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The value of digital skills: how a traditional heating company created its own range of connected smart controls

 

In 2014, after more than 100 years of designing, developing and building gas boilers at its headquarters in Hull, Ideal Heating embarked on its journey to design a wireless and internet-connected room thermostat.

The domestic heating market was changing. Simple, wired, ‘on-off’ time and temperature controls were losing ground to smarter alternatives that were more stylish, intuitive and easy to use – and that could connect to remote mobile apps and share data around energy use and diagnostics.

Tapping into this effectively would open up a new revenue stream for Ideal, whereby customers could choose a control that was specifically designed to work with their Ideal boiler, to achieve the best home heating experience.

 

Ideal Smart Monitor 1

 

Entering new territory

Dr Elaine Lancaster, chief technical officer at Ideal Heating, said: “When we started the development of our first-generation product range, we had no experience in designing room thermostats or digital communication platforms. Our experience was in gas combustion, heating system hydronics and product design for manufacture. 

“We started out by assembling a small team of existing colleagues from project and product managers, to design and electronics engineers. We engaged with a consortium of external partners to develop initial designs for the product hardware and software, cloud communication protocols and interfaces, and product and mobile display user interfaces.”

 

Procuring the right skills

In 2016, it was time to go up a gear. The team at Ideal engaged with The Centre for Digital Innovation (C4Di) in Hull, whose focus is on helping tech companies grow and traditional businesses innovate.

The C4Di consultants helped Ideal to develop better ways of working for digital projects and methods for articulating customer requirements , increased understanding of cloud protocol and software structures, and more proficiency with agile software development.

This in turn informed the selection and appointment of a new cloud partner, and helped the Ideal team define the digital skills needed internally to underpin their ambitious growth plans.

At the end of 2017, Ideal Heating recruited its first in-house digital skills specialists – a head of internet of things (IoT), a technical manager and a platform architect. And by the end of 2018, the team was seven-strong, and included software developers and test validation engineers.

 

Agile project management

The appointment of a head of internet of things marked a turning point in the way the project was being managed.

Quite rightly, Ideal Heating’s boiler manufacturing processes are governed by ‘waterfall’ project management, which starts with a detailed specification and includes a finite number of stages to create an end product which meets fits the spec.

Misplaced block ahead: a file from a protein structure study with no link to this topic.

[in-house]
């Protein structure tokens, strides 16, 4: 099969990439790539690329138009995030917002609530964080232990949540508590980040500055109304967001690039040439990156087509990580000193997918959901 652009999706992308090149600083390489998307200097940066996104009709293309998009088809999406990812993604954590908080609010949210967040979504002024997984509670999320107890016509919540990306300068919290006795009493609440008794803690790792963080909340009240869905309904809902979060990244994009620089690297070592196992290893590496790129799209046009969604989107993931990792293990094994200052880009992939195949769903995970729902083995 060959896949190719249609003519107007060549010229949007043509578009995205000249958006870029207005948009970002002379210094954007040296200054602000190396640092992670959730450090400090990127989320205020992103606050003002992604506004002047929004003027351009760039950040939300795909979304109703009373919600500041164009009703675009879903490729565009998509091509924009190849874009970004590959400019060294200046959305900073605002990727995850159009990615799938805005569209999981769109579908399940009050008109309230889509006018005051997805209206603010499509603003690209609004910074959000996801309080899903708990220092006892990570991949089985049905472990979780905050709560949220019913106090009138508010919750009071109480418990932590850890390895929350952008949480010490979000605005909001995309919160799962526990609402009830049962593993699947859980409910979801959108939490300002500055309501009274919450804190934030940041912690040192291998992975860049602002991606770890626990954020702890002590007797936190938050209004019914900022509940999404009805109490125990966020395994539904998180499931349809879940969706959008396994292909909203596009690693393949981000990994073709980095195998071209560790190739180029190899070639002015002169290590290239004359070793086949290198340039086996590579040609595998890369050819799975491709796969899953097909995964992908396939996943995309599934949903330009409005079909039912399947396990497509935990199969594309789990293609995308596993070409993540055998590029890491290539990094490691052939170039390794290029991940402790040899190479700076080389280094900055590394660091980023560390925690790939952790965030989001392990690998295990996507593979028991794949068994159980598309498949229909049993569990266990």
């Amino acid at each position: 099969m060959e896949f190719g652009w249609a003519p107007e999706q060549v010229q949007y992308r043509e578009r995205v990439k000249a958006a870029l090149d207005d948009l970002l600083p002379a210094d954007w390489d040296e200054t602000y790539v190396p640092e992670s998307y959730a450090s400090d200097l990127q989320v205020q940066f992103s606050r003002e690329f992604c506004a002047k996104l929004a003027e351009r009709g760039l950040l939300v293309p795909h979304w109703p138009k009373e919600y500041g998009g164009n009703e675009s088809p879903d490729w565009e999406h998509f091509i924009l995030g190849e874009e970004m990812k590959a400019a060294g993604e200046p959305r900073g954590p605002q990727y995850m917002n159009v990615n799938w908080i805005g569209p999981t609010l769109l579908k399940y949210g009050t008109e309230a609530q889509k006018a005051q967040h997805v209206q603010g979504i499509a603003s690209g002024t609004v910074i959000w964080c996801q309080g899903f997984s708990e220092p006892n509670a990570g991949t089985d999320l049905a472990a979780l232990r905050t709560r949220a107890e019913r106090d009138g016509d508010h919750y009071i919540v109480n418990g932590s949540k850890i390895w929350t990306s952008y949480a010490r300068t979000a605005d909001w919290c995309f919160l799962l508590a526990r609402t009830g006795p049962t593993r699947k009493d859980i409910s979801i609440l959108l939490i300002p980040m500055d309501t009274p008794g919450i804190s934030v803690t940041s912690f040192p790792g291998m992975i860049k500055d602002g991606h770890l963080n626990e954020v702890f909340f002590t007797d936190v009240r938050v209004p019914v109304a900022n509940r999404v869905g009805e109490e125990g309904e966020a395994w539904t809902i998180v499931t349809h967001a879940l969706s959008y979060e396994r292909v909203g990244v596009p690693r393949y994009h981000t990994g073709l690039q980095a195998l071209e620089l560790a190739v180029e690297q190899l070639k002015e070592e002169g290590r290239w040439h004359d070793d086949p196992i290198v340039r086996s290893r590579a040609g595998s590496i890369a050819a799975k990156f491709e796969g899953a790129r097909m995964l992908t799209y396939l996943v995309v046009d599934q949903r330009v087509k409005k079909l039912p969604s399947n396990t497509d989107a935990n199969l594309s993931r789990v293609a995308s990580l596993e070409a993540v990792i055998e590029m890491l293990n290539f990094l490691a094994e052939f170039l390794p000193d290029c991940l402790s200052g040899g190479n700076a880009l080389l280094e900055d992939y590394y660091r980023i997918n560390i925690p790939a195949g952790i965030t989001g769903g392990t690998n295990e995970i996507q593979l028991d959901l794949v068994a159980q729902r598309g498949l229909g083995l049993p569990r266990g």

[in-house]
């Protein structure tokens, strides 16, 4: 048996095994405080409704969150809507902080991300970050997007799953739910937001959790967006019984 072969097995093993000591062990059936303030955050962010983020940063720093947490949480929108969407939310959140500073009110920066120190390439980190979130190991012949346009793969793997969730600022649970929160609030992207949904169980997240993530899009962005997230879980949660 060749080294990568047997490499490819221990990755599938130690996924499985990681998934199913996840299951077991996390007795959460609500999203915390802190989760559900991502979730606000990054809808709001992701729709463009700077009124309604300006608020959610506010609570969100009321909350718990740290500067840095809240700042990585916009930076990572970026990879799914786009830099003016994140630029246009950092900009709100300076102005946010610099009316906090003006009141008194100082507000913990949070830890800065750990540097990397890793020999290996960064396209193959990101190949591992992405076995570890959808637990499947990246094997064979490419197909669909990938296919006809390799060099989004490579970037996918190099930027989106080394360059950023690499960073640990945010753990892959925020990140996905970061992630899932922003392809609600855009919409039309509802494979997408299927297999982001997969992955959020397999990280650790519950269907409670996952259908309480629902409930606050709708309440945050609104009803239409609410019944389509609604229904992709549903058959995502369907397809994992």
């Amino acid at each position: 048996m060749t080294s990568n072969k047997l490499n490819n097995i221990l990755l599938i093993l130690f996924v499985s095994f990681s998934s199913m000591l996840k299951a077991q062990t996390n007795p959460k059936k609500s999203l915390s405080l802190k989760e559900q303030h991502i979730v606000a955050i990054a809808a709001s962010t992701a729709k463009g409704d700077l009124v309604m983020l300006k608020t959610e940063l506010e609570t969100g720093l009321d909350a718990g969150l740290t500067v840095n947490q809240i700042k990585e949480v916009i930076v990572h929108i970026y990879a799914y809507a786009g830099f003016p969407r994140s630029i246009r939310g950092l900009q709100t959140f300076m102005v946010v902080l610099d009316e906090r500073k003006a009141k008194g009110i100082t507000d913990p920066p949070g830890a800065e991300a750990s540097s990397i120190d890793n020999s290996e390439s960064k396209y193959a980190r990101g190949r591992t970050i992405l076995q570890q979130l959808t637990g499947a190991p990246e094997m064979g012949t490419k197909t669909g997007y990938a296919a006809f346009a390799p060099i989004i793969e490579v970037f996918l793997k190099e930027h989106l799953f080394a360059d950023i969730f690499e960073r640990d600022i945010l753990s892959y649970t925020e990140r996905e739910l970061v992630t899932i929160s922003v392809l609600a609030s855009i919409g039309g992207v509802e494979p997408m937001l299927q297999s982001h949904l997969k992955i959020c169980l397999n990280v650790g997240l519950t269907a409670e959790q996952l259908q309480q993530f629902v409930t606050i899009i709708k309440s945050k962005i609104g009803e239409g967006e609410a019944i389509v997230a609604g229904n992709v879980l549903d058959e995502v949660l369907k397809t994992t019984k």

But digital projects require more flexibility – so the team working on the thermostat development made the transition to ‘agile’ project management. Under agile project management, the product is developed in two week ‘sprints’ and can be taken out and tested at any stage to inform what happens next.

 

Ideal Smart Monitor 2

 

Building relationships locally

After the change of cloud partner and transition to agile project management, another new partner was needed to develop the application programme interfaces (APIs) from the cloud to the mobile app, and to develop the app itself.

Digital software company Sauce had started up at C4Di’s tech hub in 2016, and was selected for its expertise and skills, as well as its proximity to Ideal HQ. Dr Lancaster said: “The easy accessibility at that stage of our growth was invaluable. Being a few miles apart meant it was easy to schedule regular sprint sessions and user story reviews.”

 

Ideal Smart Monitor 3

 

Bringing products to market

In 2019 Ideal set about developing its second-generation product, HALO, taking learnings from a previous control launch and now with a stronger digital skillset within the team.

Sauce created a prototype at the beginning of the product development process to test the transfer of data over a serverless infrastructure, and set up an Ideal cloud in place of the third-party platform that was used for the TOUCH. The Sauce team also helped to create simulations of the thermostat screens to enable extensive user testing – ensuring that the user experience could be refined and perfected.

“The greater level of digital skills competence within our team has underpinned more robust ways of working and delivered improved outcomes this time around,” said Ideal Heating’s Dr Lancaster. “We now have a product we are truly proud of.”

Jim Wardlaw, chief of product and design at Sauce, added: “The world of heating systems has changed dramatically and continues to do so. Customer demand and expectation is higher than it has ever been, with people wanting greater control of their systems in order to suit their lifestyle.

“Working in our agile way as Ideal’s long-term digital partner, we are now producing data-led, smart and highly-efficient home heating systems that can be perfectly tailored to customers’ requirements.”

 

Long-term skills development

The HALO has already delivered strong results, with thousands of units now being used in homes across the country.

Ideal has ambitious plans to expand the range in 2021, and in line with this, will continue to invest in its IoT team with a view to ultimately bringing its platform technology in house.